New Jersey voters will fill seats in the United States House of Representatives in all twelve congressional districts in November, plus one Senate seat. This column will attempt to provide at least a snapshot of each of the twenty-six major party candidates in these races. Any reader who would like to see coverage of any third-party candidate in any of these races should please contact the author with at least the identity of the candidate and the race in which he is running.
This article covers the major candidates in the 3rd Congressional district; the entire series will be indexed here as articles are added.
The 3rd Congressional District includes northwestern Burlington County and the middle third of Ocean County including Toms River.
With current incumbent Jon Runyan stepping down, the challengers are relatively unknown. Republican Tom MacArthur is a millionaire businessman previously serving in various positions including Mayor of Randolph, New Jersey. Democrat Aimee Belgard is a member of the Edgewater Park Township Committee, and has apparently been involved in working for the Burlington County Freeholders in some capacity.
MacArthur looks like a Reagan Republican, favoring smaller government and lower taxes. His track record suggests fiscal responsibility and effective management. He advocates a market-driven approach to jobs creation, a simpler tax code, a balanced budget amendment, and free market solutions to health care. Having helped maintain his town’s triple-A bond rating from his experience as CEO of York Risk Services Group (an insurance company) he has a solid record on fiscal matters. He is more moderate on other issues, wanting to protect Social Security and Medicare, but to repeal Obamacare, defend traditional marriage, and oppose abortion. He would strengthen the military, following Reagan’s concept of peace through strength.
Belgard,a lawyer, is typically Democratic, vaguely defending women’s health care decisions (implying but not stating abortion), environmental issues, and expanded educational opportunities. She speaks of protecting Social Security, Medicare, and veteran’s benefits. She promises to revitalize New Jersey’s economy without saying how, other than that she opposes the closure of military bases in the state due to the negative economic impact. She has been endorsed by the Democratic Congressional Campaign Committee and by the Burlington County democratic party.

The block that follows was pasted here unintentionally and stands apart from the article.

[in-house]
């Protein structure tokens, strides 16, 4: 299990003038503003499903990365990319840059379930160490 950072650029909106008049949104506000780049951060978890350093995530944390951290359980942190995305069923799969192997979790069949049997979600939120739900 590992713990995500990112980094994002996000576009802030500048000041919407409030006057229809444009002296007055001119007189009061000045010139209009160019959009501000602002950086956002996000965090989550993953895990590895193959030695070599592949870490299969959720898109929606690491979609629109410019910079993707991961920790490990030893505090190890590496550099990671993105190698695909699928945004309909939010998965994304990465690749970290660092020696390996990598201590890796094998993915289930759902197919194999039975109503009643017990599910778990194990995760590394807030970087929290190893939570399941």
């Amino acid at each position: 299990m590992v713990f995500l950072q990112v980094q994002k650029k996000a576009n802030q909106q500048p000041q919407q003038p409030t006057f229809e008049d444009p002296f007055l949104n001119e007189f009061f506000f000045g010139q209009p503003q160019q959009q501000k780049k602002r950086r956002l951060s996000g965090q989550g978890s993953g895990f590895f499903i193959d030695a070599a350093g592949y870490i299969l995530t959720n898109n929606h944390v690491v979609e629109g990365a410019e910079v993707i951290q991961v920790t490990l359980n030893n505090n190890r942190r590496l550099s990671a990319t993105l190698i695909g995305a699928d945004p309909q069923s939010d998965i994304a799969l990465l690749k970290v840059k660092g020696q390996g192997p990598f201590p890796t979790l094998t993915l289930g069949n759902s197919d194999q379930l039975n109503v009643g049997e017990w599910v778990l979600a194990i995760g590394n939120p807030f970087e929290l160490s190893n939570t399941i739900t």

The district is four fifths white with about one in ten black, the lowest Asian population in the state at about one in thirty, and the lowest Hispanic population in the state at about one in thirteen. Unemployment is almost exactly average for the state, as is median household income. High school graduation rates are just above average, but college graduation rates are on the low side of the curve. Republican incumbent Jon Runyan edged out a slipping Democratic incumbent, John Adler, in the 2010 election, but Adler took it from the Republicans when incumbent Jim Saxton did not run in 2008; Runyan did not seek the nomination to run again this term. The district tends toward Republican, but frequently by narrow margins.
The author is attempting to contact all candidates in New Jersey Congressional races, and will in the weeks ahead provide featured coverage of those who respond.